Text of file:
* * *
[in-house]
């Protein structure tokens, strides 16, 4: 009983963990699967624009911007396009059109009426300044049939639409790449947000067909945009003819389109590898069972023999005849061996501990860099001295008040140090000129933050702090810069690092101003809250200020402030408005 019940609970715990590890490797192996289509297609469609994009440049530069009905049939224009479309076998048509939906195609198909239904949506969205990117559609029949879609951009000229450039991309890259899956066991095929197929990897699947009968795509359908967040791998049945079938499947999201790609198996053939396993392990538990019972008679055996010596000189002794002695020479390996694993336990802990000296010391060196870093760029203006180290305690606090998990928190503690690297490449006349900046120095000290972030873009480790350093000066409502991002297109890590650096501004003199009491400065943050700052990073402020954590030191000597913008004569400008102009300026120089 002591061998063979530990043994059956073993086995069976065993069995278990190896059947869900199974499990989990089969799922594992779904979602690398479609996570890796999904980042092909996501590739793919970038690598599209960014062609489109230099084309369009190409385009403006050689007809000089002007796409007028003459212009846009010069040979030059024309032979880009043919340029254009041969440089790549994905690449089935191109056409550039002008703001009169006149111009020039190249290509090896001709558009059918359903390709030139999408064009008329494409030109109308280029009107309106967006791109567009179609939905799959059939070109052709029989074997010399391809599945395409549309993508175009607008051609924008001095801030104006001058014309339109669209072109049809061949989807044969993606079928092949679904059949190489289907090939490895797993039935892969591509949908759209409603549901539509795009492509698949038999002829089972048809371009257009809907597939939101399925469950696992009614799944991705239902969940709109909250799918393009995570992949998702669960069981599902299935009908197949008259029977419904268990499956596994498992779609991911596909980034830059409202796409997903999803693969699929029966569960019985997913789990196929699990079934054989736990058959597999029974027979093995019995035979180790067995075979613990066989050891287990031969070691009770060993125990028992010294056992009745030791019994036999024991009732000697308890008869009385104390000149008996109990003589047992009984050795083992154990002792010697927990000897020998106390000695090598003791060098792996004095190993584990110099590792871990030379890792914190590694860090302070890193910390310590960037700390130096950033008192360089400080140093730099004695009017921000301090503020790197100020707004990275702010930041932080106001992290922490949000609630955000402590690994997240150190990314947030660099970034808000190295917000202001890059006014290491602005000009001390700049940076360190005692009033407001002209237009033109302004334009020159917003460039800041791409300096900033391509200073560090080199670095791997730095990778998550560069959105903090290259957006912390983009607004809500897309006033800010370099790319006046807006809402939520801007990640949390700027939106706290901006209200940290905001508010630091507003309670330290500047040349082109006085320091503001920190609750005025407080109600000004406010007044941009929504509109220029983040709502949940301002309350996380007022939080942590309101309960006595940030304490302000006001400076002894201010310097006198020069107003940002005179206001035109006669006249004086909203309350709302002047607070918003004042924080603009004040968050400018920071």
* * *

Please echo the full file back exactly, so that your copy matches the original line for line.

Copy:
[in-house]
């Protein structure tokens, strides 16, 4: 009983963990699967624009911007396009059109009426300044049939639409790449947000067909945009003819389109590898069972023999005849061996501990860099001295008040140090000129933050702090810069690092101003809250200020402030408005 019940609970715990590890490797192996289509297609469609994009440049530069009905049939224009479309076998048509939906195609198909239904949506969205990117559609029949879609951009000229450039991309890259899956066991095929197929990897699947009968795509359908967040791998049945079938499947999201790609198996053939396993392990538990019972008679055996010596000189002794002695020479390996694993336990802990000296010391060196870093760029203006180290305690606090998990928190503690690297490449006349900046120095000290972030873009480790350093000066409502991002297109890590650096501004003199009491400065943050700052990073402020954590030191000597913008004569400008102009300026120089 002591061998063979530990043994059956073993086995069976065993069995278990190896059947869900199974499990989990089969799922594992779904979602690398479609996570890796999904980042092909996501590739793919970038690598599209960014062609489109230099084309369009190409385009403006050689007809000089002007796409007028003459212009846009010069040979030059024309032979880009043919340029254009041969440089790549994905690449089935191109056409550039002008703001009169006149111009020039190249290509090896001709558009059918359903390709030139999408064009008329494409030109109308280029009107309106967006791109567009179609939905799959059939070109052709029989074997010399391809599945395409549309993508175009607008051609924008001095801030104006001058014309339109669209072109049809061949989807044969993606079928092949679904059949190489289907090939490895797993039935892969591509949908759209409603549901539509795009492509698949038999002829089972048809371009257009809907597939939101399925469950696992009614799944991705239902969940709109909250799918393009995570992949998702669960069981599902299935009908197949008259029977419904268990499956596994498992779609991911596909980034830059409202796409997903999803693969699929029966569960019985997913789990196929699990079934054989736990058959597999029974027979093995019995035979180790067995075979613990066989050891287990031969070691009770060993125990028992010294056992009745030791019994036999024991009732000697308890008869009385104390000149008996109990003589047992009984050795083992154990002792010697927990000897020998106390000695090598003791060098792996004095190993584990110099590792871990030379890792914190590694860090302070890193910390310590960037700390130096950033008192360089400080140093730099004695009017921000301090503020790197100020707004990275702010930041932080106001992290922490949000609630955000402590690994997240150190990314947030660099970034808000190295917000202001890059006014290491602005000009001390700049940076360190005692009033407001002209237009033109302004334009020159917003460039800041791409300096900033391509200073560090080199670095791997730095990778998550560069959105903090290259957006912390983009607004809500897309006033800010370099790319006046807006809402939520801007990640949390700027939106706290901006209200940290905001508010630091507003309670330290500047040349082109006085320091503001920190609750005025407080109600000004406010007044941009929504509109220029983040709502949940301002309350996380007022939080942590309101309960006595940030304490302000006001400076002894201010310097006198020069107003940002005179206001035109006669006249004086909203309350709302002047607070918003004042924080603009004040968050400018920071």